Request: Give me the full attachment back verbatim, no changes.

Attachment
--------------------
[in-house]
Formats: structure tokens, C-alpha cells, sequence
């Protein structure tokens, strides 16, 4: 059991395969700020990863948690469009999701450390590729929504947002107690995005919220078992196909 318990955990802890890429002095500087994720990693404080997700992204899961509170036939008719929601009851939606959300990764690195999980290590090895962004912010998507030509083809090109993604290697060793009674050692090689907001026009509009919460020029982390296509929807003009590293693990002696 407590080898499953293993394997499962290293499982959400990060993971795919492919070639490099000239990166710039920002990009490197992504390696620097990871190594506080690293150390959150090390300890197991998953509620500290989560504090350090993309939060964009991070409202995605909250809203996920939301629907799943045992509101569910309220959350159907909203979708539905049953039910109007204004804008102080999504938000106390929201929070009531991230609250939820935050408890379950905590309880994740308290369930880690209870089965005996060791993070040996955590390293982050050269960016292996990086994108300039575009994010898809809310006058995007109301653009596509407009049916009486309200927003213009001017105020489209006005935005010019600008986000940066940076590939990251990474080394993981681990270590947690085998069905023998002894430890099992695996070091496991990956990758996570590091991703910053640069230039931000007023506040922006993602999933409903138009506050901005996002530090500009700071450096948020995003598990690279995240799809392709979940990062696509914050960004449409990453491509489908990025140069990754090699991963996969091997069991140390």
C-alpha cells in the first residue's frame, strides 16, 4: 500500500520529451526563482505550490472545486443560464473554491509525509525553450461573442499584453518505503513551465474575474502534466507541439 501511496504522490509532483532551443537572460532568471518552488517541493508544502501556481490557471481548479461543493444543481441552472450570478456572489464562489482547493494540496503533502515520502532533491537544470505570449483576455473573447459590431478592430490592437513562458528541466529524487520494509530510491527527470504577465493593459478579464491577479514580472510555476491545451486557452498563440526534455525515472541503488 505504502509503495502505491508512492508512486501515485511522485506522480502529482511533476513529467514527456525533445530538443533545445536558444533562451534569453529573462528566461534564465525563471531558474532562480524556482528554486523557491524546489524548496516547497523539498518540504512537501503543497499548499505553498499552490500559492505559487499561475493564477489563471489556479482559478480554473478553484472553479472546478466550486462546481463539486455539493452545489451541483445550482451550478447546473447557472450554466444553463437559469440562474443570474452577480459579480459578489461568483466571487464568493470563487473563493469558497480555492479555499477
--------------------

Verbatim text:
[in-house]
Formats: structure tokens, C-alpha cells, sequence
């Protein structure tokens, strides 16, 4: 059991395969700020990863948690469009999701450390590729929504947002107690995005919220078992196909 318990955990802890890429002095500087994720990693404080997700992204899961509170036939008719929601009851939606959300990764690195999980290590090895962004912010998507030509083809090109993604290697060793009674050692090689907001026009509009919460020029982390296509929807003009590293693990002696 407590080898499953293993394997499962290293499982959400990060993971795919492919070639490099000239990166710039920002990009490197992504390696620097990871190594506080690293150390959150090390300890197991998953509620500290989560504090350090993309939060964009991070409202995605909250809203996920939301629907799943045992509101569910309220959350159907909203979708539905049953039910109007204004804008102080999504938000106390929201929070009531991230609250939820935050408890379950905590309880994740308290369930880690209870089965005996060791993070040996955590390293982050050269960016292996990086994108300039575009994010898809809310006058995007109301653009596509407009049916009486309200927003213009001017105020489209006005935005010019600008986000940066940076590939990251990474080394993981681990270590947690085998069905023998002894430890099992695996070091496991990956990758996570590091991703910053640069230039931000007023506040922006993602999933409903138009506050901005996002530090500009700071450096948020995003598990690279995240799809392709979940990062696509914050960004449409990453491509489908990025140069990754090699991963996969091997069991140390």
C-alpha cells in the first residue's frame, strides 16, 4: 500500500520529451526563482505550490472545486443560464473554491509525509525553450461573442499584453518505503513551465474575474502534466507541439 501511496504522490509532483532551443537572460532568471518552488517541493508544502501556481490557471481548479461543493444543481441552472450570478456572489464562489482547493494540496503533502515520502532533491537544470505570449483576455473573447459590431478592430490592437513562458528541466529524487520494509530510491527527470504577465493593459478579464491577479514580472510555476491545451486557452498563440526534455525515472541503488 505504502509503495502505491508512492508512486501515485511522485506522480502529482511533476513529467514527456525533445530538443533545445536558444533562451534569453529573462528566461534564465525563471531558474532562480524556482528554486523557491524546489524548496516547497523539498518540504512537501503543497499548499505553498499552490500559492505559487499561475493564477489563471489556479482559478480554473478553484472553479472546478466550486462546481463539486455539493452545489451541483445550482451550478447546473447557472450554466444553463437559469440562474443570474452577480459579480459578489461568483466571487464568493470563487473563493469558497480555492479555499477